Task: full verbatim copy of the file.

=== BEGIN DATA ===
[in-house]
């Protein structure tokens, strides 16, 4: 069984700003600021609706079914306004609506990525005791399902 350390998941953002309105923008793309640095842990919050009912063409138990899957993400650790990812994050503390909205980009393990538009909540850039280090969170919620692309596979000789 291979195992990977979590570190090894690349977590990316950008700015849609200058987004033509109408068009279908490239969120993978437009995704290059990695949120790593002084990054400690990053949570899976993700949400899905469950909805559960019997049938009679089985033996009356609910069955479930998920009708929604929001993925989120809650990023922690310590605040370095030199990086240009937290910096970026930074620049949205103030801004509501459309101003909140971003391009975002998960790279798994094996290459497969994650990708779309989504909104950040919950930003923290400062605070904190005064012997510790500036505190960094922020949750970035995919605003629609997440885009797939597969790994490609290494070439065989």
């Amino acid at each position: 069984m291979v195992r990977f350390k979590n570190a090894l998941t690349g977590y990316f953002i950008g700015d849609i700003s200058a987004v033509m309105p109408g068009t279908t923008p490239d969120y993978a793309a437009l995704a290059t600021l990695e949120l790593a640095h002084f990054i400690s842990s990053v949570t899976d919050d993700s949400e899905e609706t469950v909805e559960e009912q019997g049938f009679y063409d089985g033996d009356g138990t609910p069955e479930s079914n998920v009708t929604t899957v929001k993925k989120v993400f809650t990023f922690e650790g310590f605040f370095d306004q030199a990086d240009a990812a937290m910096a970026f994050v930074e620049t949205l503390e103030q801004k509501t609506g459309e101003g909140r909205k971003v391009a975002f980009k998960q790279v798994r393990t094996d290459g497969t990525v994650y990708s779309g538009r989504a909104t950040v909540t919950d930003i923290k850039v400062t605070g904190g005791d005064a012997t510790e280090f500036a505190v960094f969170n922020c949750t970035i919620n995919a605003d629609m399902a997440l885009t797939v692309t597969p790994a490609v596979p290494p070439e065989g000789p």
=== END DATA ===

[in-house]
């Protein structure tokens, strides 16, 4: 069984700003600021609706079914306004609506990525005791399902 350390998941953002309105923008793309640095842990919050009912063409138990899957993400650790990812994050503390909205980009393990538009909540850039280090969170919620692309596979000789 291979195992990977979590570190090894690349977590990316950008700015849609200058987004033509109408068009279908490239969120993978437009995704290059990695949120790593002084990054400690990053949570899976993700949400899905469950909805559960019997049938009679089985033996009356609910069955479930998920009708929604929001993925989120809650990023922690310590605040370095030199990086240009937290910096970026930074620049949205103030801004509501459309101003909140971003391009975002998960790279798994094996290459497969994650990708779309989504909104950040919950930003923290400062605070904190005064012997510790500036505190960094922020949750970035995919605003629609997440885009797939597969790994490609290494070439065989």
């Amino acid at each position: 069984m291979v195992r990977f350390k979590n570190a090894l998941t690349g977590y990316f953002i950008g700015d849609i700003s200058a987004v033509m309105p109408g068009t279908t923008p490239d969120y993978a793309a437009l995704a290059t600021l990695e949120l790593a640095h002084f990054i400690s842990s990053v949570t899976d919050d993700s949400e899905e609706t469950v909805e559960e009912q019997g049938f009679y063409d089985g033996d009356g138990t609910p069955e479930s079914n998920v009708t929604t899957v929001k993925k989120v993400f809650t990023f922690e650790g310590f605040f370095d306004q030199a990086d240009a990812a937290m910096a970026f994050v930074e620049t949205l503390e103030q801004k509501t609506g459309e101003g909140r909205k971003v391009a975002f980009k998960q790279v798994r393990t094996d290459g497969t990525v994650y990708s779309g538009r989504a909104t950040v909540t919950d930003i923290k850039v400062t605070g904190g005791d005064a012997t510790e280090f500036a505190v960094f969170n922020c949750t970035i919620n995919a605003d629609m399902a997440l885009t797939v692309t597969p790994a490609v596979p290494p070439e065989g000789p």